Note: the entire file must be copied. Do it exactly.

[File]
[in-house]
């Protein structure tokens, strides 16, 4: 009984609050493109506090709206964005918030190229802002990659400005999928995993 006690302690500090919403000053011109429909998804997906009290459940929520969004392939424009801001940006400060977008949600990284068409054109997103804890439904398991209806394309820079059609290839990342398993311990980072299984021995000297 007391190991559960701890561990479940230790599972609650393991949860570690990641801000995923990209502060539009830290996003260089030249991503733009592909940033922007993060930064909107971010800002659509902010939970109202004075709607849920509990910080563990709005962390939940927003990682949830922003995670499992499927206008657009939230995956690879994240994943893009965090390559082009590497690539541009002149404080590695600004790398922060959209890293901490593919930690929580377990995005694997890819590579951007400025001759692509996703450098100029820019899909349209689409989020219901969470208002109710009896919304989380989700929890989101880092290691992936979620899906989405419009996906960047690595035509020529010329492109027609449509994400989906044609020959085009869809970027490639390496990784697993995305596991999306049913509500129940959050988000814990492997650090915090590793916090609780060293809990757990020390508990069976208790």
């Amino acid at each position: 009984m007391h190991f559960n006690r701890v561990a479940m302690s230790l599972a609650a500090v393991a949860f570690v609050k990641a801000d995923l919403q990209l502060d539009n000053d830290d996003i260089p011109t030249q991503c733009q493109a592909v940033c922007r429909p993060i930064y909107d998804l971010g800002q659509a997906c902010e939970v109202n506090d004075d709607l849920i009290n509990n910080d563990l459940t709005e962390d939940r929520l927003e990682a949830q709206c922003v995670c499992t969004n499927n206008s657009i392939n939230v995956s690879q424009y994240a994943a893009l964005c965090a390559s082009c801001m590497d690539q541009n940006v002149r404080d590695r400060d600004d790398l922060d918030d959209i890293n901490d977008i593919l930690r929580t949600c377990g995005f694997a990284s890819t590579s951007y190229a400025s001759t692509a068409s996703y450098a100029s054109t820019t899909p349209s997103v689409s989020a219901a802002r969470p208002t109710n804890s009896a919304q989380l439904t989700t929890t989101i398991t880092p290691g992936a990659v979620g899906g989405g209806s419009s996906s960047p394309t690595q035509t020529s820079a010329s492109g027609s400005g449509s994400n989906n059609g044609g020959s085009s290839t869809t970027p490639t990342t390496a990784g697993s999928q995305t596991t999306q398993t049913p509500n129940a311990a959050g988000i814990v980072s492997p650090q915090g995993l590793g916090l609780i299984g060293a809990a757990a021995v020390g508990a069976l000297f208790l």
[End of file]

[in-house]
């Protein structure tokens, strides 16, 4: 009984609050493109506090709206964005918030190229802002990659400005999928995993 006690302690500090919403000053011109429909998804997906009290459940929520969004392939424009801001940006400060977008949600990284068409054109997103804890439904398991209806394309820079059609290839990342398993311990980072299984021995000297 007391190991559960701890561990479940230790599972609650393991949860570690990641801000995923990209502060539009830290996003260089030249991503733009592909940033922007993060930064909107971010800002659509902010939970109202004075709607849920509990910080563990709005962390939940927003990682949830922003995670499992499927206008657009939230995956690879994240994943893009965090390559082009590497690539541009002149404080590695600004790398922060959209890293901490593919930690929580377990995005694997890819590579951007400025001759692509996703450098100029820019899909349209689409989020219901969470208002109710009896919304989380989700929890989101880092290691992936979620899906989405419009996906960047690595035509020529010329492109027609449509994400989906044609020959085009869809970027490639390496990784697993995305596991999306049913509500129940959050988000814990492997650090915090590793916090609780060293809990757990020390508990069976208790």
């Amino acid at each position: 009984m007391h190991f559960n006690r701890v561990a479940m302690s230790l599972a609650a500090v393991a949860f570690v609050k990641a801000d995923l919403q990209l502060d539009n000053d830290d996003i260089p011109t030249q991503c733009q493109a592909v940033c922007r429909p993060i930064y909107d998804l971010g800002q659509a997906c902010e939970v109202n506090d004075d709607l849920i009290n509990n910080d563990l459940t709005e962390d939940r929520l927003e990682a949830q709206c922003v995670c499992t969004n499927n206008s657009i392939n939230v995956s690879q424009y994240a994943a893009l964005c965090a390559s082009c801001m590497d690539q541009n940006v002149r404080d590695r400060d600004d790398l922060d918030d959209i890293n901490d977008i593919l930690r929580t949600c377990g995005f694997a990284s890819t590579s951007y190229a400025s001759t692509a068409s996703y450098a100029s054109t820019t899909p349209s997103v689409s989020a219901a802002r969470p208002t109710n804890s009896a919304q989380l439904t989700t929890t989101i398991t880092p290691g992936a990659v979620g899906g989405g209806s419009s996906s960047p394309t690595q035509t020529s820079a010329s492109g027609s400005g449509s994400n989906n059609g044609g020959s085009s290839t869809t970027p490639t990342t390496a990784g697993s999928q995305t596991t999306q398993t049913p509500n129940a311990a959050g988000i814990v980072s492997p650090q915090g995993l590793g916090l609780i299984g060293a809990a757990a021995v020390g508990a069976l000297f208790l």